Two New Zealand men own more wealth than the poorest 30 per cent of the adult population, according to new research to be released today by Oxfam.
The research also reveals that the richest one per cent have 20 per cent of the wealth in New Zealand, while 90 per cent of the population owns less than half of the nation’s wealth.
The research forms part of a global report released to coincide with this week’s annual meeting of political and business leaders at the World Economic Forum in Davos, Switzerland. New Zealand Trade Minister Todd McClay is expected to attend the gathering, which focuses on global politics, economics and social issues.
The full report, called "An economy for the 99 per cent" will be released at 1pm this afternoon [Monday], will reveal startling global figures and show that the gap between rich and poor is greater than previously thought. It will also reveal how globally big business and the extremely wealthy are fuelling the inequality crisis by avoiding taxes, driving down wages for their workers and the prices paid to producers, and investing less in their business, say Oxfam.
Rachael Le Mesurier, executive director of Oxfam New Zealand, said: “We were shocked to discover the level of wealth inequality in our country.
“The gap between the extremely wealthy and the rest of us is greater than we thought, both in New Zealand and around the world. It is trapping huge numbers of people in poverty and fracturing our societies, as seen in New Zealand in the changing profile of home ownership.
“It is an issue of massive national and global importance which must surely shape the promises of our politicians in this election year.
“New Zealanders love fairness, not inequality. The Government should be tackling inequality here and globally, by cracking down on tax avoidance wherever it is, and using that money to make our country, and the global economy, a fairer place. This wouldn’t just be the right thing to do, a more fair economy would also be simple common sense and enormously popular with New Zealanders.”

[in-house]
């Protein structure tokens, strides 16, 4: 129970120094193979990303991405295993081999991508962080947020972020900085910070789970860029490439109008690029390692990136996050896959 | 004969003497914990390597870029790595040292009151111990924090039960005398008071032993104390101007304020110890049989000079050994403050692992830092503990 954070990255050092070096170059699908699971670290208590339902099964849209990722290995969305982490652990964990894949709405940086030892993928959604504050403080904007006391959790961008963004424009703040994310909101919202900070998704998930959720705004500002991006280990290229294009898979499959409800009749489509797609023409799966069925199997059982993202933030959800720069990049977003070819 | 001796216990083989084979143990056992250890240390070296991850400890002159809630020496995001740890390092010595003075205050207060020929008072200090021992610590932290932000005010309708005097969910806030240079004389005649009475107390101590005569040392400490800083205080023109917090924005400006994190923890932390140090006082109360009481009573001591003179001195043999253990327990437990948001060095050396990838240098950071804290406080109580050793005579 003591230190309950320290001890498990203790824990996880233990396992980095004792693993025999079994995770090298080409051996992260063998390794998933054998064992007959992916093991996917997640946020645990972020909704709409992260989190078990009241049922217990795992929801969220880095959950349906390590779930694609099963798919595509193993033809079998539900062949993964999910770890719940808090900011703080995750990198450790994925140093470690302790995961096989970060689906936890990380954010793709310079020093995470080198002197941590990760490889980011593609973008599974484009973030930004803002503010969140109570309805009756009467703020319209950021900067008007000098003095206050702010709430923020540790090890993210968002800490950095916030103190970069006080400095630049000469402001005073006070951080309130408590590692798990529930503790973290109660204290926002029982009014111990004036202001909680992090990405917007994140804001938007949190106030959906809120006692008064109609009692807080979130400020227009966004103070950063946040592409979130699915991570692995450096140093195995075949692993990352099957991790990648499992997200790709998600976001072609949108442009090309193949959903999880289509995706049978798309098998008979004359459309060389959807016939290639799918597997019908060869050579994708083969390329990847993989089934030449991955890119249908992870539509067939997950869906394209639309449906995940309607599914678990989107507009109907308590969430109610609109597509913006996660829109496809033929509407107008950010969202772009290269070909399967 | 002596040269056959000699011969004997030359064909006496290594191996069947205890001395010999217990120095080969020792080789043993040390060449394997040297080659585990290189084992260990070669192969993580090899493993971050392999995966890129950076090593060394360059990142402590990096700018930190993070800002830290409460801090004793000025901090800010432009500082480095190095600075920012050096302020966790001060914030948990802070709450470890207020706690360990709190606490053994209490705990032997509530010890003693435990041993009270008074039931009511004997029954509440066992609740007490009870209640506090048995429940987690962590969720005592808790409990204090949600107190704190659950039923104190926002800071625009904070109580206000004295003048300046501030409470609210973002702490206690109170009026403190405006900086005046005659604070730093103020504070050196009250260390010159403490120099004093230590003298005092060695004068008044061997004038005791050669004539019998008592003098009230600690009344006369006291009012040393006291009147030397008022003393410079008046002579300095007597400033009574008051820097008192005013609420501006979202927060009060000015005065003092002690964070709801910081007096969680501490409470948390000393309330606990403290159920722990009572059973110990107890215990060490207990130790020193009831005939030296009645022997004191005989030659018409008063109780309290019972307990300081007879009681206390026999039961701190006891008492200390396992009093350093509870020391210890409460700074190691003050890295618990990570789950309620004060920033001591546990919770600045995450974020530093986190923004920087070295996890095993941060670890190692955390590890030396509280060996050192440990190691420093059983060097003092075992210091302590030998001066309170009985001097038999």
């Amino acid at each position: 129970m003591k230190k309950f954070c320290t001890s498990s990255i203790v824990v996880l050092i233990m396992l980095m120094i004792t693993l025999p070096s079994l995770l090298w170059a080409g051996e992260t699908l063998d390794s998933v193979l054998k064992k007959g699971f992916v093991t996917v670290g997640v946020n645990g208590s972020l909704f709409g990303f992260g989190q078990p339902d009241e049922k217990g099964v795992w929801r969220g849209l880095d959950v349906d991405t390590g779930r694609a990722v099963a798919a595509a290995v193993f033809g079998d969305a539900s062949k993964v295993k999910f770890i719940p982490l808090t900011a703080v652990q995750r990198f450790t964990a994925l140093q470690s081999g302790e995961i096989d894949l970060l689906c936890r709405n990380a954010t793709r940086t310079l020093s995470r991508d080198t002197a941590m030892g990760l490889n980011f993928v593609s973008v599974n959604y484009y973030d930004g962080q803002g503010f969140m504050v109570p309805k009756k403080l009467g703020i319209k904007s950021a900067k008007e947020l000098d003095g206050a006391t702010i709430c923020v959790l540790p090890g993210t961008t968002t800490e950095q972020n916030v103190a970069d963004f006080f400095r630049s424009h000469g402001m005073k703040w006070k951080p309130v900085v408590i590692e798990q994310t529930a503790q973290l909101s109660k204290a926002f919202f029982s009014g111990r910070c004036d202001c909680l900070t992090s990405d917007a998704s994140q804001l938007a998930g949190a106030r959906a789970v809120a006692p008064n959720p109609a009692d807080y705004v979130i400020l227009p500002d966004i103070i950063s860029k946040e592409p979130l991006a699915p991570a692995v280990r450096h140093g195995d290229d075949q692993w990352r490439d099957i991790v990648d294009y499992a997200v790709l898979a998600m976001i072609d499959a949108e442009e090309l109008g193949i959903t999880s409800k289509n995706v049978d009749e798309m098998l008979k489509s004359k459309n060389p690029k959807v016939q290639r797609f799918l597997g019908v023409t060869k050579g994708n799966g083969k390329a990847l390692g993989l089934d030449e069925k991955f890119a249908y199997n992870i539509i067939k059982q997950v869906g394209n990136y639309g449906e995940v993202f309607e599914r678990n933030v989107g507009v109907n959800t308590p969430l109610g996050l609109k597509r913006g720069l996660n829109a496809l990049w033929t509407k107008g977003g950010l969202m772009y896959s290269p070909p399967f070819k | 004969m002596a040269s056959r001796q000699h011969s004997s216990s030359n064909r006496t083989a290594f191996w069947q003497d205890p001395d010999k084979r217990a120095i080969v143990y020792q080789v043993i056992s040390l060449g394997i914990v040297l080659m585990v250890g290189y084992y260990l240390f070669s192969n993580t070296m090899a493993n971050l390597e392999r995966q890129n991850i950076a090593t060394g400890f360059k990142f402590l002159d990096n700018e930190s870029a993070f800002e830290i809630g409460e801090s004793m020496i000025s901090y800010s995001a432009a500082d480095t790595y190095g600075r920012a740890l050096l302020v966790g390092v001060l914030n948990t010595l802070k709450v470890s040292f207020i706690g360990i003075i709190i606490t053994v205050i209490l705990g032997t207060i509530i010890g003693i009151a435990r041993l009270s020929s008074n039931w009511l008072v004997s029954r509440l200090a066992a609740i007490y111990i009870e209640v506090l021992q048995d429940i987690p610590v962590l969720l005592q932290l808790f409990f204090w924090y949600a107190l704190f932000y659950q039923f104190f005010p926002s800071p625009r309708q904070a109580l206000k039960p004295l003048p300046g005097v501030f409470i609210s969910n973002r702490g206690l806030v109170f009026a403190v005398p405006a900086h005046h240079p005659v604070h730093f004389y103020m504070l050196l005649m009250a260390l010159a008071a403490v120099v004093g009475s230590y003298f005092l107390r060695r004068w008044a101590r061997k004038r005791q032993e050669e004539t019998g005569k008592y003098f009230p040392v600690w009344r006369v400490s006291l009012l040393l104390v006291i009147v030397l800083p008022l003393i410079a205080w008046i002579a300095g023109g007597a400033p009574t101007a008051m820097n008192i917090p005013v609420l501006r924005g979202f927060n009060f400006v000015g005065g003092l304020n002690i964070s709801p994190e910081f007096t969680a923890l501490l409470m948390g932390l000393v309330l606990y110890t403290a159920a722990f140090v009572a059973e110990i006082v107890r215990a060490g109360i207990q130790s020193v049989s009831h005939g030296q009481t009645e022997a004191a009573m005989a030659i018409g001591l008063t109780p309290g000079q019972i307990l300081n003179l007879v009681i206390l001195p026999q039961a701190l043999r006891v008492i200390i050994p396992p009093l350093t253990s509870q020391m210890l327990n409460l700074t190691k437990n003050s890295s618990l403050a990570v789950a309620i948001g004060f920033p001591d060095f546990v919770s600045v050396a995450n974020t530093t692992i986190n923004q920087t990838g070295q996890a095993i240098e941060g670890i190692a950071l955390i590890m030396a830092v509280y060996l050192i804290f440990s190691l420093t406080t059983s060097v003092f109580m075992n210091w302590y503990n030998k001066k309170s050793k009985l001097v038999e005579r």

The Oxfam research highlights the gap between the wealth of individuals, as opposed to disposable income.
The two richest New Zealanders are Graeme Hart and Richard Chandler. They own wealth of US$6.4billion and US$2.7billion respectively. Last year Singapore-based Chandler was named as using Mossack Fonseca, the law firm at the centre of the Panama Papers tax avoidance controversy.
The number of the wealthiest New Zealanders leaped by almost 20 per cent between October 2015 and June 2016, from 212 people worth more than NZ$50million to 252, according to the Inland Revenue’s high-wealth individuals unit. Over a third of the 252 extremely wealthy declared income of less than NZ$70,000 in 2015. NZ$70,000 is the point where the top tax rate kicks in. The 252 are linked to over 7,500 entities. A number of these entities were reported last year to be in dispute with the IRD over nearly $111million in tax.
Oxfam’s 2017 report is the most recent in a series of reports that has analysed economic inequality and its drivers. Each of these reports was published to coincide with the annual meeting of the World Economic Forum in Davos. Each year the report has included an analysis of wealth inequality which draws on data from the Credit Suisse Global Wealth Databook and the Forbes list of billionaires. This Credit Suisse databook is produced annually and is widely recognized as providing the best available data on global wealth.